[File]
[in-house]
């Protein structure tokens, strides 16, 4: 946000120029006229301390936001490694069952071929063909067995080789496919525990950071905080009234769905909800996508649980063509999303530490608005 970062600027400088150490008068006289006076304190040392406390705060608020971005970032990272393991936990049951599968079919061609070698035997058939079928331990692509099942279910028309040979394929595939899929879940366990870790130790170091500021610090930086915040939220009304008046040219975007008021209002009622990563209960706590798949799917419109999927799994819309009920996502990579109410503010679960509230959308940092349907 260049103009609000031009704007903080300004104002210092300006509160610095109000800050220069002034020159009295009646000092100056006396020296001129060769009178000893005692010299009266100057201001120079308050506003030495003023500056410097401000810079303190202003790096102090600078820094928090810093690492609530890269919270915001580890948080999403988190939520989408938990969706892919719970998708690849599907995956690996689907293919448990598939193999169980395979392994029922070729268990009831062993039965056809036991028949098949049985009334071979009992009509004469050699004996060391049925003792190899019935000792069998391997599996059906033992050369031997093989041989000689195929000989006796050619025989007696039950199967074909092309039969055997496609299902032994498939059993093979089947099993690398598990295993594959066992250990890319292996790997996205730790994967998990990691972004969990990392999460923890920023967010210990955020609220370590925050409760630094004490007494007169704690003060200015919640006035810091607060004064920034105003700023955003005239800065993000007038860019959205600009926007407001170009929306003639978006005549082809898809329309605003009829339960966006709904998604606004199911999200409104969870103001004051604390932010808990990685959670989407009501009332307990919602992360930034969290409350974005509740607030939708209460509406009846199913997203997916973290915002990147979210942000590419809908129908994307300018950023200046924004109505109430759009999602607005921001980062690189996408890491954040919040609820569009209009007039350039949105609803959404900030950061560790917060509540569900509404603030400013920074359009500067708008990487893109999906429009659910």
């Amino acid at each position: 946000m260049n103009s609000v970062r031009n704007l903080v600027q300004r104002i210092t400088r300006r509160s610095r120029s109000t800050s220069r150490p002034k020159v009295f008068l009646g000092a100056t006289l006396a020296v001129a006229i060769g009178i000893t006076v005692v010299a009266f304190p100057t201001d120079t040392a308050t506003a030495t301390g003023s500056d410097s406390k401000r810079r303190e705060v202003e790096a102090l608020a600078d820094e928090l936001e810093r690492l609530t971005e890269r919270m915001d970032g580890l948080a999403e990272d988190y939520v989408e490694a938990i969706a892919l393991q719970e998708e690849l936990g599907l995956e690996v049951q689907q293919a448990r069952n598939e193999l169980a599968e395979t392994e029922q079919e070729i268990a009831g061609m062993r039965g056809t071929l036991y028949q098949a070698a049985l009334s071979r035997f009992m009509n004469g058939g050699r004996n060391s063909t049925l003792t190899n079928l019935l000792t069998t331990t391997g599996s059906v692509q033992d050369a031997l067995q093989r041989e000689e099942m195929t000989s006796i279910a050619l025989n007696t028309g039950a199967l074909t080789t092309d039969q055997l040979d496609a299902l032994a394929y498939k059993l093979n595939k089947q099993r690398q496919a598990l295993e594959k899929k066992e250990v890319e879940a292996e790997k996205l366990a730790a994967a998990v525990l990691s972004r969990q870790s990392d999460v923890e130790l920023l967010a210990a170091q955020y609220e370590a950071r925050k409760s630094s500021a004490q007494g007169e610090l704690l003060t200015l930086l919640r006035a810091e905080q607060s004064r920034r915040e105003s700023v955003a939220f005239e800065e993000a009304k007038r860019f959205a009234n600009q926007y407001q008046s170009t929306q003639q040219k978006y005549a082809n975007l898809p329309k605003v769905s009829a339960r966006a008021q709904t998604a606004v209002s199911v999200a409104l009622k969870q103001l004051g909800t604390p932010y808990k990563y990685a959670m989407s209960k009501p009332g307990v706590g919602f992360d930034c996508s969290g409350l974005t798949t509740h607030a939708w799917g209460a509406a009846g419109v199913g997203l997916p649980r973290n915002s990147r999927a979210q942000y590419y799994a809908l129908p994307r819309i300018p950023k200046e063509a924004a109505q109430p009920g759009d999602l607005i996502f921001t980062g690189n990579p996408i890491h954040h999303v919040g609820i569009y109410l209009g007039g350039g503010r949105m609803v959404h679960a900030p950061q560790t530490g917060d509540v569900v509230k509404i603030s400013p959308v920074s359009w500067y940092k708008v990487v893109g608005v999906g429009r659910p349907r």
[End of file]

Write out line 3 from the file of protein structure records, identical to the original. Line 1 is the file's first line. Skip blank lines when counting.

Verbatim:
């Amino acid at each position: 946000m260049n103009s609000v970062r031009n704007l903080v600027q300004r104002i210092t400088r300006r509160s610095r120029s109000t800050s220069r150490p002034k020159v009295f008068l009646g000092a100056t006289l006396a020296v001129a006229i060769g009178i000893t006076v005692v010299a009266f304190p100057t201001d120079t040392a308050t506003a030495t301390g003023s500056d410097s406390k401000r810079r303190e705060v202003e790096a102090l608020a600078d820094e928090l936001e810093r690492l609530t971005e890269r919270m915001d970032g580890l948080a999403e990272d988190y939520v989408e490694a938990i969706a892919l393991q719970e998708e690849l936990g599907l995956e690996v049951q689907q293919a448990r069952n598939e193999l169980a599968e395979t392994e029922q079919e070729i268990a009831g061609m062993r039965g056809t071929l036991y028949q098949a070698a049985l009334s071979r035997f009992m009509n004469g058939g050699r004996n060391s063909t049925l003792t190899n079928l019935l000792t069998t331990t391997g599996s059906v692509q033992d050369a031997l067995q093989r041989e000689e099942m195929t000989s006796i279910a050619l025989n007696t028309g039950a199967l074909t080789t092309d039969q055997l040979d496609a299902l032994a394929y498939k059993l093979n595939k089947q099993r690398q496919a598990l295993e594959k899929k066992e250990v890319e879940a292996e790997k996205l366990a730790a994967a998990v525990l990691s972004r969990q870790s990392d999460v923890e130790l920023l967010a210990a170091q955020y609220e370590a950071r925050k409760s630094s500021a004490q007494g007169e610090l704690l003060t200015l930086l919640r006035a810091e905080q607060s004064r920034r915040e105003s700023v955003a939220f005239e800065e993000a009304k007038r860019f959205a009234n600009q926007y407001q008046s170009t929306q003639q040219k978006y005549a082809n975007l898809p329309k605003v769905s009829a339960r966006a008021q709904t998604a606004v209002s199911v999200a409104l009622k969870q103001l004051g909800t604390p932010y808990k990563y990685a959670m989407s209960k009501p009332g307990v706590g919602f992360d930034c996508s969290g409350l974005t798949t509740h607030a939708w799917g209460a509406a009846g419109v199913g997203l997916p649980r973290n915002s990147r999927a979210q942000y590419y799994a809908l129908p994307r819309i300018p950023k200046e063509a924004a109505q109430p009920g759009d999602l607005i996502f921001t980062g690189n990579p996408i890491h954040h999303v919040g609820i569009y109410l209009g007039g350039g503010r949105m609803v959404h679960a900030p950061q560790t530490g917060d509540v569900v509230k509404i603030s400013p959308v920074s359009w500067y940092k708008v990487v893109g608005v999906g429009r659910p349907r």